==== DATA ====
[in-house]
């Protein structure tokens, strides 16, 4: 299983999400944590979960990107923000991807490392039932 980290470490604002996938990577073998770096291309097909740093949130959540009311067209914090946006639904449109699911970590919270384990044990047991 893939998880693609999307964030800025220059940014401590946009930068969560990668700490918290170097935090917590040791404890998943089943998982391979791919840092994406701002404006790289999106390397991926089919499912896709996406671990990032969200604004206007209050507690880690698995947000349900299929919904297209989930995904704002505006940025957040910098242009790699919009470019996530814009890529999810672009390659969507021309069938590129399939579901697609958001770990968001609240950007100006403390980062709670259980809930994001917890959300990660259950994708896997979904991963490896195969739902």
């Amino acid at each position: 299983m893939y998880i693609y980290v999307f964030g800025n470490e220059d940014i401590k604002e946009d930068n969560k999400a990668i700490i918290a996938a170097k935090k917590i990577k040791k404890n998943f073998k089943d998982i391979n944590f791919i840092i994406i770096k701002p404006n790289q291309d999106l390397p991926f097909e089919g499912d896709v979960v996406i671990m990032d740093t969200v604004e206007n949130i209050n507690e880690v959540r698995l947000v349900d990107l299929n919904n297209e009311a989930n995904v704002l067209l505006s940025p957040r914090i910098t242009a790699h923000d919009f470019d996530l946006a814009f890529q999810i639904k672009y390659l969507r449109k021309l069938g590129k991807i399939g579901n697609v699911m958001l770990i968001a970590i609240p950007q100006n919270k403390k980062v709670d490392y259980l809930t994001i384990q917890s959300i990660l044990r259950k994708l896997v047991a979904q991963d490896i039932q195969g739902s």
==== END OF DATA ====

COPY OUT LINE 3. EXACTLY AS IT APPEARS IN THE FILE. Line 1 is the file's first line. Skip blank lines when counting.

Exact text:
């Amino acid at each position: 299983m893939y998880i693609y980290v999307f964030g800025n470490e220059d940014i401590k604002e946009d930068n969560k999400a990668i700490i918290a996938a170097k935090k917590i990577k040791k404890n998943f073998k089943d998982i391979n944590f791919i840092i994406i770096k701002p404006n790289q291309d999106l390397p991926f097909e089919g499912d896709v979960v996406i671990m990032d740093t969200v604004e206007n949130i209050n507690e880690v959540r698995l947000v349900d990107l299929n919904n297209e009311a989930n995904v704002l067209l505006s940025p957040r914090i910098t242009a790699h923000d919009f470019d996530l946006a814009f890529q999810i639904k672009y390659l969507r449109k021309l069938g590129k991807i399939g579901n697609v699911m958001l770990i968001a970590i609240p950007q100006n919270k403390k980062v709670d490392y259980l809930t994001i384990q917890s959300i990660l044990r259950k994708l896997v047991a979904q991963d490896i039932q195969g739902s």